At Daily Life today, I review the new book by Kathryn Joyce, “The Child Catchers: Adoption, Trafficking, and the New Gospel of Adoption”:
Decades after what in the USA is referred to as the “baby scoop era”, we recognise that what the Australian government did to unwed mothers and their children was reprehensible. But today, in other countries – Vietnam, for example – the practice of wresting wanted babies from mothers persists, fuelled in part by the evangelical Christian adoption movement.
That movement is the subject of a new book by Kathryn Joyce, an American journalist who has written extensively about evangelical Christians and reproductive politics. (Her previous book, Quiverfull, took a deep look inside the Christian patriarchy movement.)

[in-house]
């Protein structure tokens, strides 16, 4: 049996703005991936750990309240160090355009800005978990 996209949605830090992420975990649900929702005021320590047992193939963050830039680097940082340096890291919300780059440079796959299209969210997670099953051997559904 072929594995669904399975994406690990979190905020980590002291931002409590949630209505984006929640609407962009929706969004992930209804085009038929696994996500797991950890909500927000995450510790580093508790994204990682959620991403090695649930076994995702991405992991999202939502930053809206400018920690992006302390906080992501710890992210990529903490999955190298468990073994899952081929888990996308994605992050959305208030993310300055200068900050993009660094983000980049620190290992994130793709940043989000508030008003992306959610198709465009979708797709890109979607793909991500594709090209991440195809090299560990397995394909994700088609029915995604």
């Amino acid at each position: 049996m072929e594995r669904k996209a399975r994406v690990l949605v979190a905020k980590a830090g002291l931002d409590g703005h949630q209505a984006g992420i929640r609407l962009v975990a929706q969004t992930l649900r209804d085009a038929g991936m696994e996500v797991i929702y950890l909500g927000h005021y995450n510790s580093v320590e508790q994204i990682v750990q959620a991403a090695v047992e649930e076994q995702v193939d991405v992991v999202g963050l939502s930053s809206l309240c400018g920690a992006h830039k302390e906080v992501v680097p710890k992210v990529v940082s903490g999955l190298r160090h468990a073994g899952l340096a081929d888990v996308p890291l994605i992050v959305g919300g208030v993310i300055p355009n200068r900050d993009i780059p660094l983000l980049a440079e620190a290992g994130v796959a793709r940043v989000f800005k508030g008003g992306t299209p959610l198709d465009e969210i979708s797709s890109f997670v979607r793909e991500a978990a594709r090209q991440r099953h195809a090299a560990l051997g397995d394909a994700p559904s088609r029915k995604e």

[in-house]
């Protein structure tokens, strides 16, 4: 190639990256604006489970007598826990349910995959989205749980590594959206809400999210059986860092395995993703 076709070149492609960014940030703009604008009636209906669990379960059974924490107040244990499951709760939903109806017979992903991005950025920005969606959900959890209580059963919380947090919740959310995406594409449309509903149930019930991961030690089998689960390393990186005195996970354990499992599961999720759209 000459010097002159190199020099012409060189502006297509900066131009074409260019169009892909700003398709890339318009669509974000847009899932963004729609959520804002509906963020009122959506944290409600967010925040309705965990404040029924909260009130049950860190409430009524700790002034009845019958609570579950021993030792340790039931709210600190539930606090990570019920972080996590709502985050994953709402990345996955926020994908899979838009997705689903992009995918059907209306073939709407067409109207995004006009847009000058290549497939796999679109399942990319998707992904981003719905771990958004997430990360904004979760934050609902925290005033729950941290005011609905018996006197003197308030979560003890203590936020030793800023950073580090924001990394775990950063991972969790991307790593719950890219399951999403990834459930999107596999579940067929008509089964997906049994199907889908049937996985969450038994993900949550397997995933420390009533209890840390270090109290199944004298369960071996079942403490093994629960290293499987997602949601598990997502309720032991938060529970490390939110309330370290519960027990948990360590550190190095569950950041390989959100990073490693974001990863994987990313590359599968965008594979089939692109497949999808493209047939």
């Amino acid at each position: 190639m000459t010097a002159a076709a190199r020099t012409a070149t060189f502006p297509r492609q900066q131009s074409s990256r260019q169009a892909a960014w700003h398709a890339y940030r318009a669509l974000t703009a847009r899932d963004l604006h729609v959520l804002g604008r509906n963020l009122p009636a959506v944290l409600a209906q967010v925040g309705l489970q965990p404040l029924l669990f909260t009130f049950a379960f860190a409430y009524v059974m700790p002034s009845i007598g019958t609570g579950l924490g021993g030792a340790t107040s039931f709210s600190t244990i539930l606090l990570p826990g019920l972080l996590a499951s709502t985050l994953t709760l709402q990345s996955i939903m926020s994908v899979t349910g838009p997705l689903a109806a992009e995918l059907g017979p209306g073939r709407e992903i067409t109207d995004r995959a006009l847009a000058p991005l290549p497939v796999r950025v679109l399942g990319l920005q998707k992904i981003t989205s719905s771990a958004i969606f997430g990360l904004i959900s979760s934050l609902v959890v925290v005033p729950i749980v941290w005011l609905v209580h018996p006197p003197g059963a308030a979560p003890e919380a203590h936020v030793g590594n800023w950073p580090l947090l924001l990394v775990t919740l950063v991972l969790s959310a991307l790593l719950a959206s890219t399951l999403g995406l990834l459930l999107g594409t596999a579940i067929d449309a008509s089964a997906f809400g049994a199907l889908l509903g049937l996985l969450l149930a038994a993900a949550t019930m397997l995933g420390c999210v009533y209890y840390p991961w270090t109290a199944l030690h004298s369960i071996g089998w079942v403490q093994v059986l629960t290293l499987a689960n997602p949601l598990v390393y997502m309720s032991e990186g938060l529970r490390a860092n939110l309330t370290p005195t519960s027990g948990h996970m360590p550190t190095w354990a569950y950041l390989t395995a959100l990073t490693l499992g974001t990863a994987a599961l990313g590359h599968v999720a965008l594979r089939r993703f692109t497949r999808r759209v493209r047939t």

In the past decade the adoption of orphans, most of them from outside of the US, has become immensely popular among American evangelicals. For many in that community, “saving” orphans kills multiple birds with one stone – Joyce calls it a “perfect storm of a cause”.
It is a way for churches to get involved in poverty and social justice issues that they had ceded years before to liberal denominations, an extension of pro-life politics, and a decisive rebuttal to the taunt that Christians should adopt all those extra children they want women to have. More quietly, it’s also a window for evangelising, as Christians get to “bring the mission field home” and pass on the gospel to a new population of children, effectively “saving them” twice.
You can read the whole thing here.